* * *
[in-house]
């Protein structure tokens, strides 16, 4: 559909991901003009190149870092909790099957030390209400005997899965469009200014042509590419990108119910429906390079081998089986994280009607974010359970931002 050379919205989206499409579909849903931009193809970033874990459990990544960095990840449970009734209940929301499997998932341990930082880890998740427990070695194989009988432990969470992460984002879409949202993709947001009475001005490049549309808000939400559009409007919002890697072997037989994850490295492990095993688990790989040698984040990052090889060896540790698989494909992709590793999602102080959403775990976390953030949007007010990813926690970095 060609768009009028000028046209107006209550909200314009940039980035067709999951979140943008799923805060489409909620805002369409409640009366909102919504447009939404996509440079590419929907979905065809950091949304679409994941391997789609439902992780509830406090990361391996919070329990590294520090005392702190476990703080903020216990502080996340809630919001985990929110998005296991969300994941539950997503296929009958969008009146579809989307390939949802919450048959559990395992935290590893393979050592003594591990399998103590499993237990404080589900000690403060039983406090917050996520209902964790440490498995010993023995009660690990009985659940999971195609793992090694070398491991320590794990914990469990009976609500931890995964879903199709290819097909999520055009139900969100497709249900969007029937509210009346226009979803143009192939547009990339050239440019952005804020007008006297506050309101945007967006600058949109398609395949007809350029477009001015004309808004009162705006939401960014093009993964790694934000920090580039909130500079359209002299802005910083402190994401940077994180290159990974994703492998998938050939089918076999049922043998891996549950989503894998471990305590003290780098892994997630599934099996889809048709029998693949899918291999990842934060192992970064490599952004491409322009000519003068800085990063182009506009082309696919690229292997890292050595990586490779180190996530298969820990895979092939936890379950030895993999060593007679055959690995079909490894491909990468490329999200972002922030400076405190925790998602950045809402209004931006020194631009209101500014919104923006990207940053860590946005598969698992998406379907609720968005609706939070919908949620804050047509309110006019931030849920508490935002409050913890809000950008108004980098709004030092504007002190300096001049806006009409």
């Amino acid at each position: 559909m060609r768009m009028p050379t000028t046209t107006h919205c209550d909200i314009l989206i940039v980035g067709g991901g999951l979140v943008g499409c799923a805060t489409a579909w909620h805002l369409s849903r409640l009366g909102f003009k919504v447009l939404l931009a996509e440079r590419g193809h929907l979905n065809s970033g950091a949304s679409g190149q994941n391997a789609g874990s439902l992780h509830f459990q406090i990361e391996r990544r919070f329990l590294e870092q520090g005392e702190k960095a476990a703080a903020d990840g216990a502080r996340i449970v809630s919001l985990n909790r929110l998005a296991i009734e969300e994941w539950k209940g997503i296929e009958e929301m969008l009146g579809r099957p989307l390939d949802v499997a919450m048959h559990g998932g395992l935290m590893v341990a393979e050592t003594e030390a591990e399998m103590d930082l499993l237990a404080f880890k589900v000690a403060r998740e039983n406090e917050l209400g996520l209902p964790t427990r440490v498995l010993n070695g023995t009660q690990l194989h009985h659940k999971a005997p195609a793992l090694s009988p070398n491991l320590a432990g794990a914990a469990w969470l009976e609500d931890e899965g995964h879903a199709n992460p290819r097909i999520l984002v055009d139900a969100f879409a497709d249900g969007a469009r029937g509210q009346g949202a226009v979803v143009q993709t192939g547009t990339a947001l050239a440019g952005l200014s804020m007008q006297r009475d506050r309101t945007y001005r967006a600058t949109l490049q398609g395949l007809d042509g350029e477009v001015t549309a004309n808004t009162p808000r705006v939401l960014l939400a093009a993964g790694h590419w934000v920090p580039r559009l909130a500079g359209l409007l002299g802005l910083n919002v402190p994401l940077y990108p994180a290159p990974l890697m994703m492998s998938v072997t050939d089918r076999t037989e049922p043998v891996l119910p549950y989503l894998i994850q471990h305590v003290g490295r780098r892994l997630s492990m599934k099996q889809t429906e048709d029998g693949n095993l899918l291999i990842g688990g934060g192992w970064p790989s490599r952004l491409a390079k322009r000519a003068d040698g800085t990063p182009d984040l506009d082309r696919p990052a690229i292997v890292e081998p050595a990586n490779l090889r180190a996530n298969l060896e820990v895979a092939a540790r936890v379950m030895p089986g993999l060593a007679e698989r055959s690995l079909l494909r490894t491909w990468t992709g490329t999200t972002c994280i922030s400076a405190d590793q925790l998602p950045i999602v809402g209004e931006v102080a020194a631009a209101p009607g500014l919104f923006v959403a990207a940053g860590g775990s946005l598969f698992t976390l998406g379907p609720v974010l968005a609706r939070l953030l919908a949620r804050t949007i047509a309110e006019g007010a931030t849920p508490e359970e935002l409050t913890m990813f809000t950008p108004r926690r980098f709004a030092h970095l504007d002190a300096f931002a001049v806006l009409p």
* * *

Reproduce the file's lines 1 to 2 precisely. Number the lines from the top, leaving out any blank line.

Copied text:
[in-house]
């Protein structure tokens, strides 16, 4: 559909991901003009190149870092909790099957030390209400005997899965469009200014042509590419990108119910429906390079081998089986994280009607974010359970931002 050379919205989206499409579909849903931009193809970033874990459990990544960095990840449970009734209940929301499997998932341990930082880890998740427990070695194989009988432990969470992460984002879409949202993709947001009475001005490049549309808000939400559009409007919002890697072997037989994850490295492990095993688990790989040698984040990052090889060896540790698989494909992709590793999602102080959403775990976390953030949007007010990813926690970095 060609768009009028000028046209107006209550909200314009940039980035067709999951979140943008799923805060489409909620805002369409409640009366909102919504447009939404996509440079590419929907979905065809950091949304679409994941391997789609439902992780509830406090990361391996919070329990590294520090005392702190476990703080903020216990502080996340809630919001985990929110998005296991969300994941539950997503296929009958969008009146579809989307390939949802919450048959559990395992935290590893393979050592003594591990399998103590499993237990404080589900000690403060039983406090917050996520209902964790440490498995010993023995009660690990009985659940999971195609793992090694070398491991320590794990914990469990009976609500931890995964879903199709290819097909999520055009139900969100497709249900969007029937509210009346226009979803143009192939547009990339050239440019952005804020007008006297506050309101945007967006600058949109398609395949007809350029477009001015004309808004009162705006939401960014093009993964790694934000920090580039909130500079359209002299802005910083402190994401940077994180290159990974994703492998998938050939089918076999049922043998891996549950989503894998471990305590003290780098892994997630599934099996889809048709029998693949899918291999990842934060192992970064490599952004491409322009000519003068800085990063182009506009082309696919690229292997890292050595990586490779180190996530298969820990895979092939936890379950030895993999060593007679055959690995079909490894491909990468490329999200972002922030400076405190925790998602950045809402209004931006020194631009209101500014919104923006990207940053860590946005598969698992998406379907609720968005609706939070919908949620804050047509309110006019931030849920508490935002409050913890809000950008108004980098709004030092504007002190300096001049806006009409």